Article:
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Wednesday, January 21, 1998 Published at 23:00 GMT


Politicians dismayed by IRA's rejection of peace plan
image: [ The funeral took place on Wednesday of Fergal McCusker, a victim of the spiral of violence ]
The funeral took place on Wednesday of Fergal McCusker, a victim of the spiral of violence

Politicians on both sides of the sectarian divide have reacted with dismay to the IRA's rejection of the Anglo-Irish blueprint for a comprehensive peace settlement.

The Provisionals' statement was issued in Belfast as the cycle of violence continued. A Catholic shopkeeper, Ben Hughes, 55, was shot dead in the centre of Belfast.

[ image: The latest victim, Ben Hughes, was shot dead in his car]
The latest victim, Ben Hughes, was shot dead in his car
The IRA statement said: "The leadership of Oglaigh na hEireann do not regard the 'propositions on Heads of Agreement' document as a basis for a lasting peace settlement. It is a pro-Unionist document and has created a crisis in the peace crisis.

"We have pointed out repeatedly in the past that meaningful negotiations are crucial to the resolution of the conflict.

The BBC's Denis Murray analyses the significance of the IRA statement
"We have affirmed our willingness to facilitate such negotiations.

"We have matched this commitment with deeds in announcing and maintaining a cessation of military operations since July 20 last year."

Tony Blair 'succumbed to Orange Card'

The IRA statement continued: "The British Government have, as yet, refused to face up to their responsibilities in this regard. They have continued with the remilitarisation policy of their predecessors in government.

"They have stalled on the implementation of any serious or meaningful confidence building measures.

"Most significantly of all, in attempting to impose the `Heads of Agreement' document on the talks process, yet another British Prime Minister has succumbed to the Orange Card.

"This was against a background of the Unionist leadership refusing to meaningfully engage in the talks process and the continuing assassinations by loyalist death squads.

"Instead of facing up to this pressure the British Government has again yielded to it. The responsibility for undoing the damage done to the prospects for a just and lasting peace settlement rests squarely with the British Government."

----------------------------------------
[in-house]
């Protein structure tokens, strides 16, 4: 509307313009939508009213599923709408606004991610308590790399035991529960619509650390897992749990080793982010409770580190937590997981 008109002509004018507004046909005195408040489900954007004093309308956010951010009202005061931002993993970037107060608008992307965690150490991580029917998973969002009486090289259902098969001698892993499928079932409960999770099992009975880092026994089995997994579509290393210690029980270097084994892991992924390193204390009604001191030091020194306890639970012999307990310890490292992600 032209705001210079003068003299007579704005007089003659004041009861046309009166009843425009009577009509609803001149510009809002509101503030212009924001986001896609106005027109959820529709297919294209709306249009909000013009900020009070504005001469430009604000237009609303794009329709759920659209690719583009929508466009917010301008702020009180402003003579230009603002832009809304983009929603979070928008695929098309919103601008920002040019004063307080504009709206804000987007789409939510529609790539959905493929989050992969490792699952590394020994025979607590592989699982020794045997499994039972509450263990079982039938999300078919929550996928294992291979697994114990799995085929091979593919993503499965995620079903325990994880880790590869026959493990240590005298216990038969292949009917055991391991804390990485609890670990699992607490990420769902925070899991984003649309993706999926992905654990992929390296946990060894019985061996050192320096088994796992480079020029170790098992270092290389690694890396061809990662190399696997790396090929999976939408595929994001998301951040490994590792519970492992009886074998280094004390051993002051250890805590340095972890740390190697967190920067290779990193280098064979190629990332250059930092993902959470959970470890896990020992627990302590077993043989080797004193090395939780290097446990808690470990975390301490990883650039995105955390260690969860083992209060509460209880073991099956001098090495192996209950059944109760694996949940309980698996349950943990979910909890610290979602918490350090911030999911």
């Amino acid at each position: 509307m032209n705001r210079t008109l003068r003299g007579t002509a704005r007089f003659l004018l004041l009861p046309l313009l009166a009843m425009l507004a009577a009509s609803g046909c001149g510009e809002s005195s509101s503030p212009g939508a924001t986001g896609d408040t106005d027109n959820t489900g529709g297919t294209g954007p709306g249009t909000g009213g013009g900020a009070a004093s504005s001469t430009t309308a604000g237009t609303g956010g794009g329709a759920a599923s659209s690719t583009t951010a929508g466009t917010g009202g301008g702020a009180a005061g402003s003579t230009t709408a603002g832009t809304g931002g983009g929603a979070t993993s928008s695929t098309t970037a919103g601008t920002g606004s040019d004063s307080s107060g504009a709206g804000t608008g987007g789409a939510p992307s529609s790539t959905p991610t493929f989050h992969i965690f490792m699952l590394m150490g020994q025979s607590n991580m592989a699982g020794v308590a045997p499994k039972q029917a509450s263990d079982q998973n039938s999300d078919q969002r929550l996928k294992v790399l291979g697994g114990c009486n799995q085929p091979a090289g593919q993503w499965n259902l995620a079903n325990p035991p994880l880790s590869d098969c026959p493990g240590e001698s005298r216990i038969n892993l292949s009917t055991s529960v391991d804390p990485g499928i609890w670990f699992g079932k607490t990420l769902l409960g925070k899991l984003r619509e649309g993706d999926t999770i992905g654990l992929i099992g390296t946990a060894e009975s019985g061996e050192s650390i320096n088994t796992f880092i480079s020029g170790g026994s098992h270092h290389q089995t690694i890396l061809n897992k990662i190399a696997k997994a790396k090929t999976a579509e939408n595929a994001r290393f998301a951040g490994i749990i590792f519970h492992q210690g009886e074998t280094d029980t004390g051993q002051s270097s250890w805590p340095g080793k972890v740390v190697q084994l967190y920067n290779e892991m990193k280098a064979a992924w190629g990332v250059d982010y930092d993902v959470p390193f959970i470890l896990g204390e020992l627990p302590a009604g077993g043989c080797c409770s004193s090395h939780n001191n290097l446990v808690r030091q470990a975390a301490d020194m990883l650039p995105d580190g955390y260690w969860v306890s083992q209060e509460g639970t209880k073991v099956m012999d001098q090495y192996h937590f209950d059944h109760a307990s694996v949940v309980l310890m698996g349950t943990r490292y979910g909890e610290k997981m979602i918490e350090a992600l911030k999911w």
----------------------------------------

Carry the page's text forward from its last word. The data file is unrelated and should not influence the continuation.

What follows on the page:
Second rejection in week

The Anglo-Irish proposal is a complex peace deal which includes a power-sharing assembly for Northern Ireland, cross-border initiatives and a "Council of the British Isles".

The plan was given a guarded welcome by the main unionist and nationalist parties but it was rejected at the weekend by Sinn Fein Chief Negotiator, Martin McGuinness, who pointed out it failed to meet the aim of a united Ireland.

Sinn Fein's leader Gerry Adams has not commented publicly on the plan.

[ image: Gerry Adams and Martin McGuinness - Sinn Fein rejected the proposals]
Gerry Adams and Martin McGuinness - Sinn Fein rejected the proposals
Politicians from more than one persuasion criticised the IRA statement.

John Hume, the Leader of the nationalist SDLP, said: "This is not an imposed settlement in any way, shape or form as the IRA statement seems to imply. But it is a document to begin real and serious discussions and it is up to all parties to put forward whatever proposals they wish to put forward."

The Ulster Unionists Party's Security Spokesman, Ken Maginnis, said: "The IRA have shown through this statement that the experiment of bringing them to the table of democracy is not working.

"Their politics is predicated on the threat of violence or the use of violence and they are unable to deal with the political reality that faces them."

[ image: Ken Maginnis:
Ken Maginnis: "Experiment of bringing IRA to the table is not working"
Ominous echoes

Lord Alderdice, Leader of the non-sectarian Alliance Party, said: "It is suggested by this intervention by the IRA that they are not really prepared for a democratic outcome.

"They are only prepared for an outcome which is agreed on their terms and, even if it signed up for by the British and Irish governments, by constitutional nationalists and unionists and those of us in the centre, if its not along their lines they are not going to accept it."

The BBC's Northern Ireland correspondent Denis Murray says the statement suggests that the IRA wants its voice to be heard when the peace talks move from Belfast to London next week.

He says the tone of the document also has ominous echoes of noises made by the IRA shortly before they broke off their first ceasefire by bombing Canary Wharf.


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